Heartburn During Pregnancy: Causes and Home Remedies

Team Peanut
Team Peanutover 1 year ago4 min read

Heartburn is a bit icky at the best of times. Heartburn during pregnancy? Not exactly ideal – we know.

Pregnant woman in bed

However, it’s all for a good cause. Despite the aches and pains, you’ll soon be gifted with a tiny little beautiful bundle of life. And that’ll surely make all of this discomfort melt away.

Before they arrive, though, you’ve probably landed here with some questions about heartburn while pregnant. And yep, we’ve got the answers.

Pregnancy heartburn: the symptoms?

Call it whatever you like: indigestion, acid reflux, heartburn. It’s all the same thing. And the symptoms of heartburn while pregnant are much the same as heartburn while not pregnant. Nope, they’re not our favorite feelings either:

  • A burning sensation in the chest or in the throat
  • Food coming back up
  • Fullness, heaviness, or bloating
  • Burping or belching
  • Feeling sick – or, at times, being sick

Sound familiar? As you’ll probably know, they’ll come on after eating or drinking usually – although it needn’t be right away. These things can take a little while after eating to make themselves felt.

What week does heartburn start in pregnancy?

When does heartburn start in pregnancy? You can, of course, feel these symptoms at any time (you lucky thing). Many mamas-to-be feel them right from the starting line – and will complete the whole course with this nasty collection of symptoms.

However, according to the NHS, they’re most likely to kick in hard around 27 weeks or after.

What does heartburn mean during pregnancy?

It means that the little squirt inside you is sat on your stomach, that’s what it means! As your uterus expands, there’s a fierce competition for space going on inside you. And that means your stomach gets a bit squashed, squeezing out its contents like a tube of toothpaste. Nice.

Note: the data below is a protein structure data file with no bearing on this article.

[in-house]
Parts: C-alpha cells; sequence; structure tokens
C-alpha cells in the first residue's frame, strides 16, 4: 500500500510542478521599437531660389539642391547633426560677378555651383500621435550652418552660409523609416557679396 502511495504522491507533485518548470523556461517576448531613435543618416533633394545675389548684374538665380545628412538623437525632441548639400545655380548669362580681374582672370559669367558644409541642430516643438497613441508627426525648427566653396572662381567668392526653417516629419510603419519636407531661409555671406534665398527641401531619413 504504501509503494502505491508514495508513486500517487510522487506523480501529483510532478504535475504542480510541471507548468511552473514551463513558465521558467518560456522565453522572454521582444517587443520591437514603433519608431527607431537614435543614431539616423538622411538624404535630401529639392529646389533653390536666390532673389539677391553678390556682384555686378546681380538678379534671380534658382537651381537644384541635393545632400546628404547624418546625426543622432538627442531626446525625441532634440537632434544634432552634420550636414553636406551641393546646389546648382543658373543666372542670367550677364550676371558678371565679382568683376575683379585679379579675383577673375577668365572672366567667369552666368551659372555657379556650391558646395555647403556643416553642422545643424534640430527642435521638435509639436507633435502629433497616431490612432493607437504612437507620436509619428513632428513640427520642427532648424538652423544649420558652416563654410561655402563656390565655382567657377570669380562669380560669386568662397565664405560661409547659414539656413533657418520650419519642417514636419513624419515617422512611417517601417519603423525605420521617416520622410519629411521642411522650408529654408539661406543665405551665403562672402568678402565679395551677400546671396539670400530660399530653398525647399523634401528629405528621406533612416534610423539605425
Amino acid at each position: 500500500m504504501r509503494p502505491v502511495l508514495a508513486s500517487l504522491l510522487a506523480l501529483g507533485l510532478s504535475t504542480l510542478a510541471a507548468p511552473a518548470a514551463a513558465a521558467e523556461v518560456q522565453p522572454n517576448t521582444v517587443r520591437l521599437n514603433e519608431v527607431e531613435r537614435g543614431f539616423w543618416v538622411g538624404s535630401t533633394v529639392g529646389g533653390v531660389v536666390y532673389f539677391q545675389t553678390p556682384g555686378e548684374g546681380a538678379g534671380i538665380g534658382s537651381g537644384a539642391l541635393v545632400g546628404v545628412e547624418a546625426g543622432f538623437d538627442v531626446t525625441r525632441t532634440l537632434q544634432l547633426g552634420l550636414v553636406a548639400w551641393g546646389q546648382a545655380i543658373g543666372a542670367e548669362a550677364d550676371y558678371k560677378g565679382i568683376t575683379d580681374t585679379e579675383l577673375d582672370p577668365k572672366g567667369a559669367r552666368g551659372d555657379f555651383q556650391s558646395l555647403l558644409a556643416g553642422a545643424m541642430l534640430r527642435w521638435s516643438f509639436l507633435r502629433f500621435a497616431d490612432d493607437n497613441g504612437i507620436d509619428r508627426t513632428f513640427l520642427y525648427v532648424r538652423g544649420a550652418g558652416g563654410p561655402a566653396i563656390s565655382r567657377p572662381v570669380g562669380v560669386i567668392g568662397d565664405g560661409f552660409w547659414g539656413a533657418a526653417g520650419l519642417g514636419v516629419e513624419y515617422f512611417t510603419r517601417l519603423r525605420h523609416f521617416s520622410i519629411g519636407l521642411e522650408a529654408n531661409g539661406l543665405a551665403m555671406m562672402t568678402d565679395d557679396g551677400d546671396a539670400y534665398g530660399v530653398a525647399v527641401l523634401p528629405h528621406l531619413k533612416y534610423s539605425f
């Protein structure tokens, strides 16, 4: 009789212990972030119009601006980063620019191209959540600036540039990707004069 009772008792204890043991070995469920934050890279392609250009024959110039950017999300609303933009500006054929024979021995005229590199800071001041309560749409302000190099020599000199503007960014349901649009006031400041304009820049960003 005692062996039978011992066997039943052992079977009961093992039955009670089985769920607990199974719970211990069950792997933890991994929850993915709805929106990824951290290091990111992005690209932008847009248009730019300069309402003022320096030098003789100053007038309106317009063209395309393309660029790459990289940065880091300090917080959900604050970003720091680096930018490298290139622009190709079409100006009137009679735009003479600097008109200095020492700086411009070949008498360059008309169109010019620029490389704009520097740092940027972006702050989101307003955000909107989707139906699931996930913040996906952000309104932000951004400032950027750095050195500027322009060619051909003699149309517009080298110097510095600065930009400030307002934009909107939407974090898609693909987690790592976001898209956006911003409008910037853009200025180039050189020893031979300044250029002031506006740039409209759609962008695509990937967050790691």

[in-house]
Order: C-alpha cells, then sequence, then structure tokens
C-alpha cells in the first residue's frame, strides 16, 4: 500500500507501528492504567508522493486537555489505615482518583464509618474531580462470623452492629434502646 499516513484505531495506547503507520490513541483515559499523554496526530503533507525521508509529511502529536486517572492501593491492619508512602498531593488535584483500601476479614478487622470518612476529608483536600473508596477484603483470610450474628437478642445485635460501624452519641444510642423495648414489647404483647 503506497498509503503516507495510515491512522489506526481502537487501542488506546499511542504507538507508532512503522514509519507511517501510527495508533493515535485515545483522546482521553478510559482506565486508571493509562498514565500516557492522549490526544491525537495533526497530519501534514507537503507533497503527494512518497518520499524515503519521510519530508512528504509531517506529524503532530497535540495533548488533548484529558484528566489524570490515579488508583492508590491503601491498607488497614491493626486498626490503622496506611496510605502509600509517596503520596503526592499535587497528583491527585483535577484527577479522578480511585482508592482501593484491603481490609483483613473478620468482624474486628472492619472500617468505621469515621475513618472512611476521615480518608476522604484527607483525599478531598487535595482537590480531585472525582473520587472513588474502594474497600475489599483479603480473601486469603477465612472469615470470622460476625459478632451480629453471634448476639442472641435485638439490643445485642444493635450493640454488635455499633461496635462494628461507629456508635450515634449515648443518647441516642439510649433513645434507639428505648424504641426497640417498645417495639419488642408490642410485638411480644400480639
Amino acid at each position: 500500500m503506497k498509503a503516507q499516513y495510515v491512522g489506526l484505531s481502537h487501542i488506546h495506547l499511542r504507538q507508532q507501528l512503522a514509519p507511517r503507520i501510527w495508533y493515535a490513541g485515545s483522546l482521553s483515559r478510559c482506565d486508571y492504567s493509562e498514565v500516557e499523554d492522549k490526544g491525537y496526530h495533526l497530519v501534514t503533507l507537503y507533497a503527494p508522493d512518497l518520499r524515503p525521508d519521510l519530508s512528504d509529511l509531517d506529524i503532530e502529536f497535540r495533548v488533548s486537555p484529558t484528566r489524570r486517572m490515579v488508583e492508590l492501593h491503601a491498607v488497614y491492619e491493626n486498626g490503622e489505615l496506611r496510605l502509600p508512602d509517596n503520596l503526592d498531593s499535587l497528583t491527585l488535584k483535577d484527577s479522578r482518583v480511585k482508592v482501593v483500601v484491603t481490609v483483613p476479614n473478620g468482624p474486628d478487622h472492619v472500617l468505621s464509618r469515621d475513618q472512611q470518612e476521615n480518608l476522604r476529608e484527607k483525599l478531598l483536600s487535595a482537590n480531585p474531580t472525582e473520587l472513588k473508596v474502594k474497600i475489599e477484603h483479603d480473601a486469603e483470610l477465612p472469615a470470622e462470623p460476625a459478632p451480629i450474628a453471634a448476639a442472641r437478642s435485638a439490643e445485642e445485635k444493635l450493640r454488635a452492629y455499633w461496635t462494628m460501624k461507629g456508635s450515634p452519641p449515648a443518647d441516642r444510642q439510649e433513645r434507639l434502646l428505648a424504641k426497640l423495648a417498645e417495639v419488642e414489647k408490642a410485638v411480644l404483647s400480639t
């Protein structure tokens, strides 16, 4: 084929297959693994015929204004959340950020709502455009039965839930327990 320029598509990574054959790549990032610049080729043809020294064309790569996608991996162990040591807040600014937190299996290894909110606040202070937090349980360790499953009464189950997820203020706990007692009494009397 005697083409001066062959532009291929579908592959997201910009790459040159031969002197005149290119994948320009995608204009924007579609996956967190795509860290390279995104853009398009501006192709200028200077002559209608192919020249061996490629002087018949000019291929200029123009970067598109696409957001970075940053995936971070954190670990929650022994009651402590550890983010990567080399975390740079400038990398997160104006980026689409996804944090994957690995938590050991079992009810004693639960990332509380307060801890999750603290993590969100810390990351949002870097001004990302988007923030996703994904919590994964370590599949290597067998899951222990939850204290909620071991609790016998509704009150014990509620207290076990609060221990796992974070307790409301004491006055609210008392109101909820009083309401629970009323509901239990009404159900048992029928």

However, it’s not all down to baby starting to grow. Your pregnancy hormones are starting to make you relax too. And while that helps everything work as it should, it also means that the tight lid of your gastrointestinal system doesn’t close quite how it used to. And that means it’s a little more likely to leak.

Is heartburn a good sign in pregnancy?

It’s a question we hear a lot. A good sign? Not really (it probably doesn’t feel like a good sign, does it?). But a bad sign? Absolutely definitely not.

Heartburn is just one of those things that happens. And, by the way, it’s more likely to happen in women who have had heartburn before.

How to get rid of heartburn during pregnancy

Heartburn sucks, yes indeed. But just because it happens, doesn’t mean that you have to simply grin and bear it.

Here are some tips on how to stop heartburn in pregnancy.

  • Watch what you’re noshing. You might notice that you get particularly bad heartburn after eating certain foods. For some that’s spicy stuff, for others deep-fried, greasy meals. Whichever it is for you, consider avoiding. (It’ll be there again once baby’s arrived on the scene.)
  • Keep meals small and slow. If you’re full to the brim after every meal, you’re more likely to feel the effects of heartburn. If you eat very quickly, that’ll worsen symptoms too. Keep it chill – and try not to gulp down drinks either.
  • Stay upright after meals. Lolling around after dinner might make heartburn symptoms more likely. Maybe go for a little stroll or do some tidying instead. That means no late-night dinners either.
  • Find some home remedies for heartburn during pregnancy. Chewing gum can help neutralize acid in your throat – while almonds, ginger, milk, and papaya are said to help, too.

What can I take for heartburn while pregnant?

This is for those who want to know how to get rid of heartburn during pregnancy fast. What can you take?

Antacids are a classic cure for heartburn. Generally, meds like these – and the similar alginates – work great.

However, in pregnancy, many docs recommend that you stay clear of certain types of medicines containing sodium bicarbonate, aspirin, and magnesium trisilicate. These are not always safe for mamas-to-be.

If in doubt, who ya gonna call? The doctor, yes, or your healthcare professional. They’ll be able to advise on the best thing for your discomfort. Meaning you can better focus on getting prepped for the imminent arrival!

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